About the book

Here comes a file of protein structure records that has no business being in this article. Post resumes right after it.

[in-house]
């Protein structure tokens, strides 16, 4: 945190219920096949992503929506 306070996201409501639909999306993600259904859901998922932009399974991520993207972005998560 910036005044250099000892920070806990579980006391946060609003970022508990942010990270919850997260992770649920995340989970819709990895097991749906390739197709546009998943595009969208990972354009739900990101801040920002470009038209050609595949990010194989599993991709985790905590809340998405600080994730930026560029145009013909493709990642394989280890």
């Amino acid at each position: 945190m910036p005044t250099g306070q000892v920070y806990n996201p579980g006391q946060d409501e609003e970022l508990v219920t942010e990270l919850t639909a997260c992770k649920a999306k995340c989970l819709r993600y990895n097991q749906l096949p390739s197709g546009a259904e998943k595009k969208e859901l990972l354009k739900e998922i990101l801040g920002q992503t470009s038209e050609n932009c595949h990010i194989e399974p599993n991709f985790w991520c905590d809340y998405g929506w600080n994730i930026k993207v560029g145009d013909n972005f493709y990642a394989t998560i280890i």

Migration reconfigures care relationships as people adapt to employment, entitlements and care practices in a new context. While a rich genre of analysis of “global care chains” draws attention to how disadvantaged female migrant care workers from the global South fill the “care deficit” in high-income countries, these analyses tend to privilege care services and arrangements in the global North and the migrant as the provider of care. In contrast, there is little research on how migrants from developing countries meet their own and their families’ care needs, irrespective of whether they are paid care workers in the destination. In particular, we know little about the care needs of unskilled or semi-skilled migrant workers and refugees who occupy the less privileged circuits of contemporary global mobility and who are often marginalized from state social policies that address care needs. This paper offers an analysis of the effects of migration on the care needs and relationships of Ethiopian migrant mothers and their families and their access to childcare in destination countries. Specifically, it draws on empirical research on the experiences of Ethiopian migrant domestic workers who have children while in Lebanon and the experiences of Ethiopian women refugees with children who have resettled in Australia.